International cricket may be frightening for any domestic cricketer looking to make a name for himself in the national team. Many great cricketers have stated that all it takes is one excellent knock or one good spell in international cricket to make a cricketer feel at ease.
Even after a strong start to their international cricket careers, not everyone is guaranteed a place in their country’s XI. Some players are left out due to the presence of more experienced players, some are injured and never return, while others have their positions taken by individuals who have performed better. Unfortunately, there are many athletes who had a promising start to their careers but were unable to continue.
After Guptill, Nicol is the second New Zealand batsman to score a century in his first innings. In 2011, the NZ batsman made history by smashing an amazing 108 against Zimbabwe at their home ground. Nicol’s cricketing career was marred by inconsistency, and the development of skilled and present star batsmen such as Williamson and Latham made it difficult for him to cement his spot and play for a longer period of time. In 22 ODIs, the batsman has scored 586 runs at an average of 30.84 and a strike rate of 75.32. In 21 T20s, he has scored 327 runs at an average of 17.21 and a strike rate of 110.47.
Colin Ingram made his international debut in 2010 against Zimbabwe, scoring a century on his debut to establish himself on the big stage. The big score, as usual, helped him maintain his spot in the elite Proteas line-up for a while before he was permanently replaced owing to his unreliability and ineptitude. Ingram has 843 runs from 31 ODIs at an average of 32.42 and an 82.4 strike rate, as well as 210 runs from 9 T20Is at an average of 26.25 and a 129.63 strike rate. Frustrated by the selectors’ lack of faith in him and therefore his prospects, Ingram got a contract with Kolpak and is a fearsome striker in T20 competitions all over the world.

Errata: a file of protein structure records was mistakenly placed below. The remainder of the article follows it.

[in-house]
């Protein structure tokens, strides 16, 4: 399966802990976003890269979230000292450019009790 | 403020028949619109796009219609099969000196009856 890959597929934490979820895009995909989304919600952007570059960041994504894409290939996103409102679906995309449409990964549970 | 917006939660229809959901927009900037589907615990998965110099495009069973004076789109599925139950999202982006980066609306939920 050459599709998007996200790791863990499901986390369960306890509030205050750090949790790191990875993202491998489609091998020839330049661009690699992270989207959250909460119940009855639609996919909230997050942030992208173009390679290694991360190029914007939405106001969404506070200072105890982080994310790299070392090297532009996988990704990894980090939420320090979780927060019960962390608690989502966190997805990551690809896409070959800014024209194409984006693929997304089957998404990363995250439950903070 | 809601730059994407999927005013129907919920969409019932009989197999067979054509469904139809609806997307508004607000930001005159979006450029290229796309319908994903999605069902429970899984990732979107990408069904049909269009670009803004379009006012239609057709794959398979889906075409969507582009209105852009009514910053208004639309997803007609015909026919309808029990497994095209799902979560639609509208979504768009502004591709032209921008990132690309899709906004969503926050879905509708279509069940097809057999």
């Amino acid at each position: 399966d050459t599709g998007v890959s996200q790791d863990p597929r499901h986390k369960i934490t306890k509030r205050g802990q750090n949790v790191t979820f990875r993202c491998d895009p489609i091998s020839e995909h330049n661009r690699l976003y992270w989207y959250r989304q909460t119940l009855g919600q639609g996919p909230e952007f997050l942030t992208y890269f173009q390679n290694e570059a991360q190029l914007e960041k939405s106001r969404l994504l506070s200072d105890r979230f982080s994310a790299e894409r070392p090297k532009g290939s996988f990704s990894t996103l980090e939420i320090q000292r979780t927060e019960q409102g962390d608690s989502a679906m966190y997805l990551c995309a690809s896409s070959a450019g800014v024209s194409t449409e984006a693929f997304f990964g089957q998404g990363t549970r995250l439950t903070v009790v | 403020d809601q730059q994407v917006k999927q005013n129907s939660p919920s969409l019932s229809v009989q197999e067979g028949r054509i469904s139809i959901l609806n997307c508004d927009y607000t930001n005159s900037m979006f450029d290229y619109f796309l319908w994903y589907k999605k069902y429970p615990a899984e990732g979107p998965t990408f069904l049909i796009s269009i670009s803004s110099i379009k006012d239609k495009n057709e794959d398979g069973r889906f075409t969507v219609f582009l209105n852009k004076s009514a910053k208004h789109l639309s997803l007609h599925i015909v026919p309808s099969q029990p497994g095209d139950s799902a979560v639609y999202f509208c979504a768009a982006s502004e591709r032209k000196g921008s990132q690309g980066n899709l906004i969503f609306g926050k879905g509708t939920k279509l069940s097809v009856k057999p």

In 2019, Ali made his much-anticipated One-Day International debut against former world champions Australia, hitting 112 runs at an incredible strike rate of 94.11 in a losing cause in the UAE. The century earned him a place in Pakistan’s provisional team for the 2019 World Cup, but it didn’t go as planned, and Ali now views himself as the preferred opener in Test cricket, because of his good technique and calm demeanor.
Elahi scored a magnificent 102 in his first game, opening the batting with the legendary Aamir Sohail, to help Pakistan win a vital match against Sri Lanka in 1995. Elahi’s enthralling debut performance raised the hopes and expectations of die-hard Pakistani supporters, but he couldn’t live up to them and was dropped from the team after a poor performance at the 2003 World Cup. In 48 ODI games, the batsman has scored 1579 runs at an average of 36.72 and a strike rate of 71.32. It’s tough to accept that a player of his caliber and class would leave the game due to inconsistency.
Lumb was the batsman who started the innings for England alongside wicketkeeper-batsman Kieswetter at the 2010 T20 World Cup, helping them win their first ICC championship. Lumb is most renowned for his T20 heroics, but his steady achievements on the domestic circuit in England helped him earn his long-awaited ODI debut against the Windies in 2014. He hit a magnificent 106, although in a losing cause, and repaid the selectors’ confidence. Lumb lost his place after England’s resources, methods, and attitude were overhauled following the 2015 World Cup, and he was never able to reclaim his spot.